Buffalo, NY (WBEN) Erie County lawmakers have been asking the health department for several weeks to provide numbers on COVID rates among nursing homes. For the second consecutive week, the county has sent the legislature a report on COVID in nursing homes and one legislator is very concerned.
While Erie County Legislator Joe Lorigo is happy to receive the numbers but adds, "I'm concerned with some of the positivity rates I'm seeing, especially the nursing home in Eden that has a 70 percent positive rate. That's frightening." He says the main thing is to have testing and PPE readily available and not have so many people packed into the nursing home to increase the risk of spread.
The Erie County Health Department provided caveats with the numbers. "The nursing home COVID case data sources may be multiple sources and received at different times. One source is NY HERDS data. Another source is surveillance data case reports. NYSDOH may occasionally inform ECDOH of active nursing home investigations," says the department in a statement.
Lorigo says it's not a caveat, it's a reality of what's happening in the nursing homes. "They're not getting the attention they deserve, they're not getting the treatment people would expect for their loved one, and that's a huge problem," says Lorigo.
Lorigo says the legislature has done all it can when it comes to funding and PPE. "We have a huge stockpile, passed resolutions to make sure PPE gets to the hands it needs to. We need to see the administration get the PPE into the hands of the right people." notes Lorigo. He adds there needs to be a committee discussion with the health department to see what can be done to help instead of waiting for state intervention.
At the University at Buffalo Jacobs School of Medicine, Dr. Bruce Troen says New York bypassed the recent second wave and is now dealing with the nation's third wave. "It's really a clarion call about what's happening in the community as opposed to what's happening in the nursing homes," says Troen.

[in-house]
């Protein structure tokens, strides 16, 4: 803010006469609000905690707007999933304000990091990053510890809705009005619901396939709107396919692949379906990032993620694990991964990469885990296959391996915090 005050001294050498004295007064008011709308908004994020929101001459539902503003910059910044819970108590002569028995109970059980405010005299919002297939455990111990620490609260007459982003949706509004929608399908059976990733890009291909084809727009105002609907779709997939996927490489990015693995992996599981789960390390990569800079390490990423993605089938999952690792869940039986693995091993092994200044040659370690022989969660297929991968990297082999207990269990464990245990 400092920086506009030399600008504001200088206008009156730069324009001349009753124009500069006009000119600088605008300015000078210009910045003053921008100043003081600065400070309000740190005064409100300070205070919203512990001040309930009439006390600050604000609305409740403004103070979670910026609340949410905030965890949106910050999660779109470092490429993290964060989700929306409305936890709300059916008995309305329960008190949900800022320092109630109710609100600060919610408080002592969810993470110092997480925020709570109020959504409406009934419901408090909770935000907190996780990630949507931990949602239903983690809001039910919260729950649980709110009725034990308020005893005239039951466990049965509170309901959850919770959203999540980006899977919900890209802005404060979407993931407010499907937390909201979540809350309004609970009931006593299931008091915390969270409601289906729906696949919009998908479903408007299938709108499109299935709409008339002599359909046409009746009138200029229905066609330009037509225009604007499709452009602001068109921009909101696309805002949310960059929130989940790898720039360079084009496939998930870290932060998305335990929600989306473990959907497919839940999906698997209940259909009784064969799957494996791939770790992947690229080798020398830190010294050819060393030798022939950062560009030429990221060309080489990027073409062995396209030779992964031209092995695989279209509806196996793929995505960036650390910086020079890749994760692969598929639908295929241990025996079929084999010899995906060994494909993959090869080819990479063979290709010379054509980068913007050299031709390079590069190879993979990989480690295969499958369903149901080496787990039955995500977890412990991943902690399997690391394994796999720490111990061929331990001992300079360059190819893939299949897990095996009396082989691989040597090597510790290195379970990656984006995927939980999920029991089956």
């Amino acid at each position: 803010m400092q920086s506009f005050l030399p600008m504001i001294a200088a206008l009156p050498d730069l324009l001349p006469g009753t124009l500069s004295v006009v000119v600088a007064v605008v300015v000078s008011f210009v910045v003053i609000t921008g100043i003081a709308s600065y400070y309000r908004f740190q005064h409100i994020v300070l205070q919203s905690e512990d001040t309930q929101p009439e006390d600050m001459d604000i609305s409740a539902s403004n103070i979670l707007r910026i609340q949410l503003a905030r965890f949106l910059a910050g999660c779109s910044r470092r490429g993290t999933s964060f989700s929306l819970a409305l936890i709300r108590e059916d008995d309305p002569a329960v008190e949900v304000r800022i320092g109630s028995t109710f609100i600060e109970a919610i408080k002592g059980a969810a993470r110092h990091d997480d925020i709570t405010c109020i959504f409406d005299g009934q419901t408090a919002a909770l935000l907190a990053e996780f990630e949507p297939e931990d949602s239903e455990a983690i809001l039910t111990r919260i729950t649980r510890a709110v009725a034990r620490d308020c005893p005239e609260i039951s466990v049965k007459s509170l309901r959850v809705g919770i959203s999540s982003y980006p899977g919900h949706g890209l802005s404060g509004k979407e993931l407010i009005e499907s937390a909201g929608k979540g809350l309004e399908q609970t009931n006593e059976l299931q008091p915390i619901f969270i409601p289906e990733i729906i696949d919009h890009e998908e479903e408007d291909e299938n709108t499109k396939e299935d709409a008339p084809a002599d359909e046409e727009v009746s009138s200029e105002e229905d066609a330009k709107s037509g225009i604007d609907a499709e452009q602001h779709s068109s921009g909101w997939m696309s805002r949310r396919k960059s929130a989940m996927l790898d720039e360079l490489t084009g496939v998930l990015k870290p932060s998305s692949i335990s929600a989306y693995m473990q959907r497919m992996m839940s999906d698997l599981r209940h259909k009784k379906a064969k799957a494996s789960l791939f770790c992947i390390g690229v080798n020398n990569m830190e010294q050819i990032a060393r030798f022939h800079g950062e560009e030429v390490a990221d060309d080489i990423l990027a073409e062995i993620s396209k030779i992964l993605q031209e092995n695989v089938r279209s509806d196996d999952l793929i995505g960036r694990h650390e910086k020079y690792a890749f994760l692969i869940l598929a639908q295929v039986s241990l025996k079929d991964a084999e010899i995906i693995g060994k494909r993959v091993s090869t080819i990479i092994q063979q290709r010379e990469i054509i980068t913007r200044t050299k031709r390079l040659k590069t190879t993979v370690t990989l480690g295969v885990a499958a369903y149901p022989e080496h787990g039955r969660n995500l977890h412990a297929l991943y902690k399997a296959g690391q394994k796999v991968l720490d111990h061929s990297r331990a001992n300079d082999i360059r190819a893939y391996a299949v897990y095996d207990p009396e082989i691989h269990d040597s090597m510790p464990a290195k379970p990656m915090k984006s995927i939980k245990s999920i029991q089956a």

Troen says don't be quick to indict the nursing home operators. "A nursing home population is often comprised of people who have cognitive impairment where they're not able to remember things is a difficult population to work with because people may not be able to follow the kinds of guidance the CDC would like such as social distancing, washing hands and wearing masks," explains Troen.
He says it's not surprising once the community rate increases, even in the best nursing homes, there's an increased risk of spread in nursing homes. "A nursing home is challenged to maintain staffing. We know nursing home staffers work very hard, even having more than one job in different long term care facilities, so it's part of our community effort to stamp down rates in our community to protect vulnerable populations," says Troen.
Troen says there's some light at the end of the tunnel with vaccine progress. "The very preliminary data show this vaccine will be effective in older adults not only from a standpoint of protecting them from infection, but even if the person gets infected, reducing the severity of the illness," says Troen. "With vaccines on the horizon, many nursing home residents will have vaccines made available to them and we'll be able to expand. Then, we could get to the general community by next spring, and then we can all be protected." .